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Supreme Court Takes On Business Method Patents

There will no doubt be a lot of eyes and ears open today and directed at the Supreme Court as the justices study whether business methods can in fact be patented-a topic of great important to the high tech and financial services industries, and something BS&T has covered in the past.

There will no doubt be a lot of eyes and ears open today and directed at the Supreme Court as the justices study whether business methods can in fact be patented-a topic of great important to the high tech and financial services industries, and something BS&T has covered in the past.According to The Wall Street Journal, companies as diverse as Microsoft, Bank of America and retailer L.L. Bean have inundated the Supreme Court with advice on the topic. Whether it's Amazon.com's one-click checkout process or Priceline.com's reverse auctions, the Supremes will set out to determine once and for all whether such modern business activities deserve patent protection. If they rule against this, they will have reversed a decision that had expanded protections to such processes for the last 20 years, said the Journal. To paraphrase one of the readers' comments, it really comes down to deciphering when something leaves the realm of "idea" and actually becomes a "method."

What's at stake, one attorney told the Journal, are millions, if not billions of dollars in value if these business method patents are eliminated. Many technology and pharmaceutical companies are urging the Supreme Court to uphold the patent protections, saying not doing so would inappropriately link high-tech processes to more primitive physical technology.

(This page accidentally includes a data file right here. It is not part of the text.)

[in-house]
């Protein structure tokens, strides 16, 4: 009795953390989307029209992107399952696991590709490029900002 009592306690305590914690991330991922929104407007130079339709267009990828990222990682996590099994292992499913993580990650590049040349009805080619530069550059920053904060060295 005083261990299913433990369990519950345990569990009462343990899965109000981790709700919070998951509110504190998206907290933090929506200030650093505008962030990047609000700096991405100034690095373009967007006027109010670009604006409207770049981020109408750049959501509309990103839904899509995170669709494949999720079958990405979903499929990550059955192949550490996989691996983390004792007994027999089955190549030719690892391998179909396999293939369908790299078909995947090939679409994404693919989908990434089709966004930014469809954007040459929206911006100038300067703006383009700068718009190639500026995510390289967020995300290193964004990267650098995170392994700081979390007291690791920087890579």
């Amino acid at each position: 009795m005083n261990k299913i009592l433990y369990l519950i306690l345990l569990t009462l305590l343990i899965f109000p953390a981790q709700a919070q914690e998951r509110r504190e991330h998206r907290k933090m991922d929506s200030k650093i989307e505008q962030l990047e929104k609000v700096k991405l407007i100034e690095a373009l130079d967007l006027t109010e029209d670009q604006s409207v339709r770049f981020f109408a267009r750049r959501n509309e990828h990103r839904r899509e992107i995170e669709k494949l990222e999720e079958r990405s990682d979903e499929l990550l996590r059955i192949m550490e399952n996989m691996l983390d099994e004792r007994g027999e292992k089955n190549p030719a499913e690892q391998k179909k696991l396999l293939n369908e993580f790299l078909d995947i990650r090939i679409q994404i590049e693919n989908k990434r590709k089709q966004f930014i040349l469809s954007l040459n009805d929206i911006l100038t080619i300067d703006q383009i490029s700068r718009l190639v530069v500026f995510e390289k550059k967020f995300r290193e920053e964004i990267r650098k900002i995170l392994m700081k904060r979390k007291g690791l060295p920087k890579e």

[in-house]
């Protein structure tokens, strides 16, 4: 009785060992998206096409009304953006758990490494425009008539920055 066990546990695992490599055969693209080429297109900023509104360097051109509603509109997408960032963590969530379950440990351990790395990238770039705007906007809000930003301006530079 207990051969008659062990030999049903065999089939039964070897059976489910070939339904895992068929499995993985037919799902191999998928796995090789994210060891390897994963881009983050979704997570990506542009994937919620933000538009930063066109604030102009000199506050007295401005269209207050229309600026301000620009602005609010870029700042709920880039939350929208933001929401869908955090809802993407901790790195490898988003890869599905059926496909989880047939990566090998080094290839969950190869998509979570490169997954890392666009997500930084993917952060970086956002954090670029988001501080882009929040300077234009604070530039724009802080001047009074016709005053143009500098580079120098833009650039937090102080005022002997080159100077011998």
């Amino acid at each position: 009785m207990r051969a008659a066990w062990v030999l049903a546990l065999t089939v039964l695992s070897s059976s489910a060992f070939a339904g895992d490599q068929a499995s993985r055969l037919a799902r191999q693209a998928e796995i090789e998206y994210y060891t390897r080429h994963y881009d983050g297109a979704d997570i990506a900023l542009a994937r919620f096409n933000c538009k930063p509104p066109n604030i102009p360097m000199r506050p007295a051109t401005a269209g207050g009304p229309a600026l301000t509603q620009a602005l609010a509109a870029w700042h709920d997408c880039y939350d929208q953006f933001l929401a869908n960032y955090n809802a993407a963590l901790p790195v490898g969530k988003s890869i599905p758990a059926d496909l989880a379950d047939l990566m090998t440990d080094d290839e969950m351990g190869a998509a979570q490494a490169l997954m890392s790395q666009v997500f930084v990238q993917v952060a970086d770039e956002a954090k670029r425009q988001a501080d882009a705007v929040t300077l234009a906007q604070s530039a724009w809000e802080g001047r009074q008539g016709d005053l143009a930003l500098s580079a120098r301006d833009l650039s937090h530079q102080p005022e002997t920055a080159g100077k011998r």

But not all tech companies are in favor of expanding the business methods protection, according to the article. Some, like Google, Symantec and Transamerica, said that doing so could expose them to infringement lawsuits over, "the very mental processes and ideas that are the building blocks of innovation."

The entire article can be found on the Journal's website.

This will be a very important debate and is probably needed to finally clarify what can and cannot be patented. Still, it is hoped the Justices keep in mind that 21st century technology is very different from 19th and early 20th century technology. Not taking this factor into account would be shortsighted of the Court.

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